Experience tells you that in the enterprise SaaS cloud market you are always selling regardless of position and role you play within a company. You always sell yourself first, “Like me, like what I am saying, like what I can do”, in this game, using a poker analogy, this is merely table stakes.
This ecosystem thrives on business relationships, and regardless of remote communications technology that we now all rely upon, people want to physically see the whites of your eyes before they sign on the dotted line for a multimillion-pound contract. However, no-one signs such contracts just because they like someone.
Raising the game
The ‘raise’ in the SaaS game is value and the bigger the pot gets the value realisation expectation increases exponentially.
But what is value? What is this word that we are transfixed on? Translating this into financial means and then stoking expectation further by providing numerous ‘intangibles’ that we cannot even attach a monetary number to. The combination enhances our hand before we lay down a disappointing deck of cards at the outcome.
How do we translate aspirational words in a business case into a real tangible asset that we can touch, feel, see, and ultimately measure – seeking a financial return on our investment?
Hierarchy of value in SaaS
Value has a hierarchy. Think about the triangle in ‘Maslow’s Hierarchy of Needs’ but this time the triangle is inverted to reflect that as you work your way up the triangle greater value is released.
At the apex at the bottom of the triangle the value you release is only going to be the perceived cost savings that include, but not limited to, the likes of decommissioning your on-premise datacentre. Whereas, at the top of the triangle (the widest base in our inverted scenario) you will get the financial gains from the kind of innovation that arise from end-to-end process digitalisation connecting front to back-office that allows you to create new experiences that lead to market disruption. Again, welcome to the experience economy.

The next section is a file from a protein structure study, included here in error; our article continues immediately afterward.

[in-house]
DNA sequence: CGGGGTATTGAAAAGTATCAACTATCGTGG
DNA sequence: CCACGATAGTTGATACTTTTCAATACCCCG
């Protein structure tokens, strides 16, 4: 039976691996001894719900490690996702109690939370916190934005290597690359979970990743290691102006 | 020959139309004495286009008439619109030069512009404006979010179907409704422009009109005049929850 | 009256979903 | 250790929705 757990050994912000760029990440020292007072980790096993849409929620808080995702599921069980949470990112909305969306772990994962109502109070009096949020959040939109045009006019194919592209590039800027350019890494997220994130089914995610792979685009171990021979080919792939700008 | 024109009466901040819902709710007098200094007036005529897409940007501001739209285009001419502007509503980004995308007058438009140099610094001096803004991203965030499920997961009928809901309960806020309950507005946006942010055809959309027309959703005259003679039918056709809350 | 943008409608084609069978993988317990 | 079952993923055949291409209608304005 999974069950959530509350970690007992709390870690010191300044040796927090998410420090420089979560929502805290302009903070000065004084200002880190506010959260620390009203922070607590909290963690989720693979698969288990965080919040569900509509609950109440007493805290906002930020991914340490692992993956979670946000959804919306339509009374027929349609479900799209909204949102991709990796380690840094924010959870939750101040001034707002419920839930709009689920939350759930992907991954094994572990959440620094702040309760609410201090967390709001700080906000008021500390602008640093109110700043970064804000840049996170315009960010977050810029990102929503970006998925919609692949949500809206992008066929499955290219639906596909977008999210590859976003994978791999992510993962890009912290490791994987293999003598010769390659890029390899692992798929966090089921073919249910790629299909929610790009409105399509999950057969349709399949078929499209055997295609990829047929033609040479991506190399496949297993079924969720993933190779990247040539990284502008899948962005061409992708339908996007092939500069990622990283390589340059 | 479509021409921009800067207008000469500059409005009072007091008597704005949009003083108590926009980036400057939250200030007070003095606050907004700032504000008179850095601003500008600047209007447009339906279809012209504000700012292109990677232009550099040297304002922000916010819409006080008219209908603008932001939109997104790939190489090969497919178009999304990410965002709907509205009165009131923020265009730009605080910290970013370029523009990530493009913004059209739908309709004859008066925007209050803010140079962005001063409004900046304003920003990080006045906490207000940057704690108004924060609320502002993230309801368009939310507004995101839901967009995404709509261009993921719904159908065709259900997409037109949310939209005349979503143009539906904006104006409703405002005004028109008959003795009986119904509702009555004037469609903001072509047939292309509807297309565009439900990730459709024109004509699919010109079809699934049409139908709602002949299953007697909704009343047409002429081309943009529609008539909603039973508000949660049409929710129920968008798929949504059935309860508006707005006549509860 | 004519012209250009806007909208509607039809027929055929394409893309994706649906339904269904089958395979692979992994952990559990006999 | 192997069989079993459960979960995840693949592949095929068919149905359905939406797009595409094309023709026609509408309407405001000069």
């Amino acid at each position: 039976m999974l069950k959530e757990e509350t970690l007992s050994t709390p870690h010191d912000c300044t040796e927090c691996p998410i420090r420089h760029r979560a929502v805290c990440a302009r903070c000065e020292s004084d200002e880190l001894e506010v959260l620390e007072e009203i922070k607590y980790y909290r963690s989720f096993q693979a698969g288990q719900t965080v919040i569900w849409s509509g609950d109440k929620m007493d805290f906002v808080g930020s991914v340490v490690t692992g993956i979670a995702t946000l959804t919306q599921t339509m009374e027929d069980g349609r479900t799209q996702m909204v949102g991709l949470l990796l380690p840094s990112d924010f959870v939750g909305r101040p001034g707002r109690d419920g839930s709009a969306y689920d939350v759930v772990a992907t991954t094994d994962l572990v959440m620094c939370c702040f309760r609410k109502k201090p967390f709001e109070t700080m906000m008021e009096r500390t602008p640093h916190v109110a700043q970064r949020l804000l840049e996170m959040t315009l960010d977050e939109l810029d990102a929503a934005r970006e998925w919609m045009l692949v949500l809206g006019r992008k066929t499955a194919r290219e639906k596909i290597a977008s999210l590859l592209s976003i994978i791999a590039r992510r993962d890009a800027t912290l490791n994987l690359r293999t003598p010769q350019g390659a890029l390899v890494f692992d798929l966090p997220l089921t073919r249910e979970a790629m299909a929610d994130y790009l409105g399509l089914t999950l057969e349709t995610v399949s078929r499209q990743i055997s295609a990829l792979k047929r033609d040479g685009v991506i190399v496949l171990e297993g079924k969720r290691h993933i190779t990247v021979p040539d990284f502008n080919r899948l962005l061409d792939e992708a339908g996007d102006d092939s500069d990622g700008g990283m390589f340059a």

The SaaS value chain
Implementing SaaS is only the start of a customer’s cloud journey. I have often highlighted the pitfalls of buying an implementation on the cheap and just ‘switching the lights on’. Executed correctly from the outset SaaS should release incremental value from the point of go-live continuously over the life of the contract and beyond. This takes continuous investment allowing the organisation to evolve their business operations through SaaS innovation providing new services and experiences to their end customers at front of house.
The value chain is circular, between organisation, systems integrator, SaaS platform vendor and end customer. Think of the first three parties operating as a Formula 1 team with the organisation’s customer as the paying fan.
The platform vendor provides the car’s engine – the source of innovation; the systems integrator is the pit crew monitoring the car’s performance, maintaining it and ensuring maximum performance, and the organisation is the driver setting the direction of travel and controlling the speed as it transforms.
Unlocking hidden value
Realising value is always a challenge, unlocking hidden value can be as elusive as finding the leprechaun’s pot of gold at the end of the rainbow. The three stones to overturn are:
• Not transforming. Clients lose out primarily as they don’t really transform and are not willing to adopt new ways of working. Translation – they are prepared to sit down at the table but then don’t play the hand they are dealt preferring to preserve the status quo of the old world. It proposes the question of why sit down in the first place?
If one thing the COVID-19 pandemic has taught us is those who resisted the digital journey and were not prepared to adapt to a new market environment are the ones whose organisations are most at risk.